Best New Chess Book for the Beginner

A new chess teaching method, in this new book, sets it apart from all other chess books:  N.I.P.* training for tactics. This natural method develops the mind in seeing the relevant details in positions. It avoids the weakness that can be prevalent in many chess books, in which a tactic can so easily be accidentally associated with some general form of the position. [NIP: nearly-identical positions]

Fifth and Sixth Grade Chess Championship in Utah

The state elementary school chess championship was held at the University of Utah, on Saturday, March 12, 2016, and was directed by Bill Clark, with a number of assistants. The official time control listed for this chess tournament was game-in-30-minutes with no time delay, but it appears that chess clocks were not generally used.

Chess Book for the Raw Beginner

The paperback Beat That Kid in Chess was published by Createspace on September 2, 2015 . . . This book can take you into a level that should help you defeat many beginners, at least sometimes. In other words, you will no longer be a raw beginner and will instead be able to defeat [novice opponents], at least more often than you lose.


Blitz Chess Tournaments in Utah

Two chess tournaments were held on Saturday, February 27, 2016, in the Salt Lake Valley of Utah, both of them with some form of Blitz time control.

  • Utah State High School Chess Championship (in Sandy)
  • Utah Speed Championship (University of Utah)

For High School and Junior H.S. Students

This Blitz-chess tournament was held after the completion of the standard-time-control tournament. Apparently both events were held in Sandy, Utah (although the USCF gives the location as “Salt Lake City”). It was divided into two separate sections: for senior and junior high school students. Players in each section were scheduled for ten games, in a double-round Swiss system tournament, meaning each paired opponent was played twice (alternating piece colors). All games had a time control of five minutes per game for each player.

High School Section (30 players)

  • Eric Hon:  9-1
  • Samuel Mason: 8-2
  • Jesse Johnson:  8-2
  • Luis Goodrich:  8-2
  • Gabriel Zhao:  6½-3½
  • Clancey Black: 6½-3½
  • Matthew Fontaine: 6½-3½
  • Lili Clark:  6-4
  • Devin Dustman: 6-4
  • Devon Bunn:  6-4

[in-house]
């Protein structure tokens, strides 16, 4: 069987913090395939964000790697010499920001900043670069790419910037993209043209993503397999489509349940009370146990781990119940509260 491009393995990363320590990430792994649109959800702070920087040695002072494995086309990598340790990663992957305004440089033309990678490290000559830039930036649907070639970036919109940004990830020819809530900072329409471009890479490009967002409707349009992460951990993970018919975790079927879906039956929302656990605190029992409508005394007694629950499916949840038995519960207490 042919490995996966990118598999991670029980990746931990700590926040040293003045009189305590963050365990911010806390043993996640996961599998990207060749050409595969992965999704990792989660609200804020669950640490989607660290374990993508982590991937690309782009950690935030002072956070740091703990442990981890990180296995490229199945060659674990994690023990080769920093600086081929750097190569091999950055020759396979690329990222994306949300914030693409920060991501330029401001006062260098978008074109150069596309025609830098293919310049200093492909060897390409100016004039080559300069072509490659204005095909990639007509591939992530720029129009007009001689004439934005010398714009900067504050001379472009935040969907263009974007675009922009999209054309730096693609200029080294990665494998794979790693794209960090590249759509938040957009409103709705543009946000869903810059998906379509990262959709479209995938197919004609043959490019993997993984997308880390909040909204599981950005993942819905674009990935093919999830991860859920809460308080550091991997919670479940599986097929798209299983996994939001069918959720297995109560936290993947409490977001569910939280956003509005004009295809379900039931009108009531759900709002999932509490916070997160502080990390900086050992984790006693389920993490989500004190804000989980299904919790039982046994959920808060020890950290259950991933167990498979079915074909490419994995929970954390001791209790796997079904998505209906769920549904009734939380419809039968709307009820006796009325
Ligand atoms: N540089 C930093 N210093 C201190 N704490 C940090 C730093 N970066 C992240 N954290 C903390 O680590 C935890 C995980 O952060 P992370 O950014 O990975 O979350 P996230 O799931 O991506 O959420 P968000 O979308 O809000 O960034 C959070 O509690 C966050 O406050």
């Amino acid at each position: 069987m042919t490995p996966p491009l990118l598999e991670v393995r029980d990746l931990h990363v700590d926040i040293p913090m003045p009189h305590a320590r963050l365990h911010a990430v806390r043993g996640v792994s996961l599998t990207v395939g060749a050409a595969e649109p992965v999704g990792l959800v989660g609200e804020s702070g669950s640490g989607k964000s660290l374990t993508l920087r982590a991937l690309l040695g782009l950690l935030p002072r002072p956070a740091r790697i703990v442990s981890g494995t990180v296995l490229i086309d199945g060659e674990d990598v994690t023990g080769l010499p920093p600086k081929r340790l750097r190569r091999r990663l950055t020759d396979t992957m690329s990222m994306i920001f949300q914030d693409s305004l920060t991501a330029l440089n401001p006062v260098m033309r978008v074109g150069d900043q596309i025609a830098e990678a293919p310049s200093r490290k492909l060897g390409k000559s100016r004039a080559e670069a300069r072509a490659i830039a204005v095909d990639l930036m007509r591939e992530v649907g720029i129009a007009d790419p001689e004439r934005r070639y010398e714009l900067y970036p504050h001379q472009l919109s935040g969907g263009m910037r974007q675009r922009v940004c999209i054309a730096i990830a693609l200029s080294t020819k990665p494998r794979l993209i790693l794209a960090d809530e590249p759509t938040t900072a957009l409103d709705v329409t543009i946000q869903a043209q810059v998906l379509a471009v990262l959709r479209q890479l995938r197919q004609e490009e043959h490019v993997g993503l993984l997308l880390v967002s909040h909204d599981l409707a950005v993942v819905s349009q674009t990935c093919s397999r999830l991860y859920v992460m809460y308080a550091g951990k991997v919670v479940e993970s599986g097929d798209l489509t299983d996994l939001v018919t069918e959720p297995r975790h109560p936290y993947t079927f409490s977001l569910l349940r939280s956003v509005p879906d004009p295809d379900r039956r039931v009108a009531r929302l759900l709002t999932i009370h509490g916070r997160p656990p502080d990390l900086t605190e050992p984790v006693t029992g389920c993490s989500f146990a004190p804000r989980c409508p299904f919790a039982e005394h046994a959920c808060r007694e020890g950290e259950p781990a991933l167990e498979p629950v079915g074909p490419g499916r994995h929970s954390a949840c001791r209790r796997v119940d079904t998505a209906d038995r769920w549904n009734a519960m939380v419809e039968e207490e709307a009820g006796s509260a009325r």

• George Charlier: 6-4
  • Jayden Paulus:  6-4
  • Joseph Garcia:  5½-4½
  • Wesly Harston: 5½-4½
  • Bryan Guo:  5-5
  • John Blazzard: 4½-5½
  • Parker Steenblik: 4-6
  • Jackson Pyrah:  4-6
  • Bryan Christiansen: 4-6
  • Connor Smith:  4-6
  • Benjamin Wiscombe: 4-6
  • Ethan Low:  4-6
  • Tyson Hadlock: 4-6
  • John York:  4-6
  • Jackson Dean: 3-7
  • William Casper: 3-7
  • Alex Jarrett:  3-7
  • Timothy Worthen: 2-8
  • Sage Georgie:  2-8
  • Paul Sorenson: 2-8

Junior High Section (18 players)

  • Gatlin Black:  8½-1½
  • Andrew Roach: 8-2
  • Jacinda Lee:  7-3
  • Jonathan Williams: 6-4
  • Anna Lee:  6-4
  • Caleb Elliott: 6-4
  • Sraavya Pinjala: 6-4
  • Justin Dong:  6-4
  • Alexander Qi: 5½-4½
  • Evan LaForge: 5-5
  • Vrishank Jannu: 4-6
  • Ilha Hwang: 4-6
  • Anoushka Kharkar: 4-6
  • Sarah Day:  4-6
  • Joseph Stay: 4-6
  • Spencer Brown: 3-7
  • John Baird:  3-7
  • Solon Grover (two games played)

Utah Speed Championship

This Blitz chess tournament, held at the University of Utah, had a different time control: 4-minute games (per player) with a 2-second increment. This meant that many games could take over ten minutes to complete. This tournament was divided into two sections: Open Section and Reserve Section.

First place in the open section went to Kayden Troff, who had a perfect score of 14-0. Second place went to Bryan Leaño, who had a score of 10-4. This division of the tournament had much higher rated players than the reserve section.

First place in the reserve section went to Vahan Karzhyan, who scored 8-2. A tie-breaker gave the second-place trophy to Matthew C. Larson, who scored 6-4 in regular game-points.

GM Kayden Troff, after the speed tournament

Grandmaster Kayden Troff enjoys an unofficial Blitz game, after winning the open division of the speed tournament at the University of Utah



2016 Utah Speed Championship

In USCF Blitz ratings, no other chess player in Utah is within 400 points of Kayden [who had a perfect score to win the open section of the tournament], who stands at 2536.

Chess Book Reviews

The first is not really about defeating your father; the second is not really about defeating a kid. Both are exceptional at teaching you to win a chess game . . .

Saturday chess tournament in Utah

I was delighted to witness the Speed Championship of Utah this past Saturday, February 27, 2016, at the University of Utah. Nineteen Blitz players competed . . .

Tactics in Four Chess Books

  • How to Beat Your Dad at Chess
  • 5334 Problems, Combinations and Games
  • Beat That Kid in Chess
  • 1001 Winning Chess Sacrifices and Combinations